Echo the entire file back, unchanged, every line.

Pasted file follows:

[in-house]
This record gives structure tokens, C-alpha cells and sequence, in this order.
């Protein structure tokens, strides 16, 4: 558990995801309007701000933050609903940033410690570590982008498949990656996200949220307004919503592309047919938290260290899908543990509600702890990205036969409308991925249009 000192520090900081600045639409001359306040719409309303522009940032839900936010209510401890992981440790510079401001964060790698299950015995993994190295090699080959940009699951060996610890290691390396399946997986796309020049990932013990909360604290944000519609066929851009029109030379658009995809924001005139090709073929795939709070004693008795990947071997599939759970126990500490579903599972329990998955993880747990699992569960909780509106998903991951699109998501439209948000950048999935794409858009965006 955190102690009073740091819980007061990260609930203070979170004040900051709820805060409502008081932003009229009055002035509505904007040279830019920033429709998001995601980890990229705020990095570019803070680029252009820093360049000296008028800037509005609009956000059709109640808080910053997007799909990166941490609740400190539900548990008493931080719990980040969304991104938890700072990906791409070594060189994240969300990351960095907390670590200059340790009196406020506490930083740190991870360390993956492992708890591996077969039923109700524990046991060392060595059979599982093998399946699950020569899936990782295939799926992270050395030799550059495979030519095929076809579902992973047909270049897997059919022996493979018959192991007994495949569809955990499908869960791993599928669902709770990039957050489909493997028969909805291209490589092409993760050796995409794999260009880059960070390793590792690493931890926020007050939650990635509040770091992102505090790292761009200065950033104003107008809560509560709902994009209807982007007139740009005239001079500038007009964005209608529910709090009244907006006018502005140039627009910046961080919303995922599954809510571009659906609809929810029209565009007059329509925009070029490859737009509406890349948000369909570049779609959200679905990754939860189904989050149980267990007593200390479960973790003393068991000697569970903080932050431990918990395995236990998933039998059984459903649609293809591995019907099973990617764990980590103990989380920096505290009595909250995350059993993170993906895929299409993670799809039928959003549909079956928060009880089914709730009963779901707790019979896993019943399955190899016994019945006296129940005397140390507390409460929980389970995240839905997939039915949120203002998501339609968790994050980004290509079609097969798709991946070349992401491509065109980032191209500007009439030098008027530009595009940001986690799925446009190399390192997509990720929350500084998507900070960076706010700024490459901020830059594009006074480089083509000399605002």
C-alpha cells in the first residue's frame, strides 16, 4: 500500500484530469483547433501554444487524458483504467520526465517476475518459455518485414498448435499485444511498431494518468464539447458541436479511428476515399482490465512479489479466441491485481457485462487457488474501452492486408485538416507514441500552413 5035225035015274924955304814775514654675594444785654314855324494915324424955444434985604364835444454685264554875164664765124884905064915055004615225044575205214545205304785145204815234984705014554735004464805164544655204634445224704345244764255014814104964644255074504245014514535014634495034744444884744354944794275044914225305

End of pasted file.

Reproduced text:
[in-house]
This record gives structure tokens, C-alpha cells and sequence, in this order.
């Protein structure tokens, strides 16, 4: 558990995801309007701000933050609903940033410690570590982008498949990656996200949220307004919503592309047919938290260290899908543990509600702890990205036969409308991925249009 000192520090900081600045639409001359306040719409309303522009940032839900936010209510401890992981440790510079401001964060790698299950015995993994190295090699080959940009699951060996610890290691390396399946997986796309020049990932013990909360604290944000519609066929851009029109030379658009995809924001005139090709073929795939709070004693008795990947071997599939759970126990500490579903599972329990998955993880747990699992569960909780509106998903991951699109998501439209948000950048999935794409858009965006 955190102690009073740091819980007061990260609930203070979170004040900051709820805060409502008081932003009229009055002035509505904007040279830019920033429709998001995601980890990229705020990095570019803070680029252009820093360049000296008028800037509005609009956000059709109640808080910053997007799909990166941490609740400190539900548990008493931080719990980040969304991104938890700072990906791409070594060189994240969300990351960095907390670590200059340790009196406020506490930083740190991870360390993956492992708890591996077969039923109700524990046991060392060595059979599982093998399946699950020569899936990782295939799926992270050395030799550059495979030519095929076809579902992973047909270049897997059919022996493979018959192991007994495949569809955990499908869960791993599928669902709770990039957050489909493997028969909805291209490589092409993760050796995409794999260009880059960070390793590792690493931890926020007050939650990635509040770091992102505090790292761009200065950033104003107008809560509560709902994009209807982007007139740009005239001079500038007009964005209608529910709090009244907006006018502005140039627009910046961080919303995922599954809510571009659906609809929810029209565009007059329509925009070029490859737009509406890349948000369909570049779609959200679905990754939860189904989050149980267990007593200390479960973790003393068991000697569970903080932050431990918990395995236990998933039998059984459903649609293809591995019907099973990617764990980590103990989380920096505290009595909250995350059993993170993906895929299409993670799809039928959003549909079956928060009880089914709730009963779901707790019979896993019943399955190899016994019945006296129940005397140390507390409460929980389970995240839905997939039915949120203002998501339609968790994050980004290509079609097969798709991946070349992401491509065109980032191209500007009439030098008027530009595009940001986690799925446009190399390192997509990720929350500084998507900070960076706010700024490459901020830059594009006074480089083509000399605002």
C-alpha cells in the first residue's frame, strides 16, 4: 500500500484530469483547433501554444487524458483504467520526465517476475518459455518485414498448435499485444511498431494518468464539447458541436479511428476515399482490465512479489479466441491485481457485462487457488474501452492486408485538416507514441500552413 5035225035015274924955304814775514654675594444785654314855324494915324424955444434985604364835444454685264554875164664765124884905064915055004615225044575205214545205304785145204815234984705014554735004464805164544655204634445224704345244764255014814104964644255074504245014514535014634495034744444884744354944794275044914225305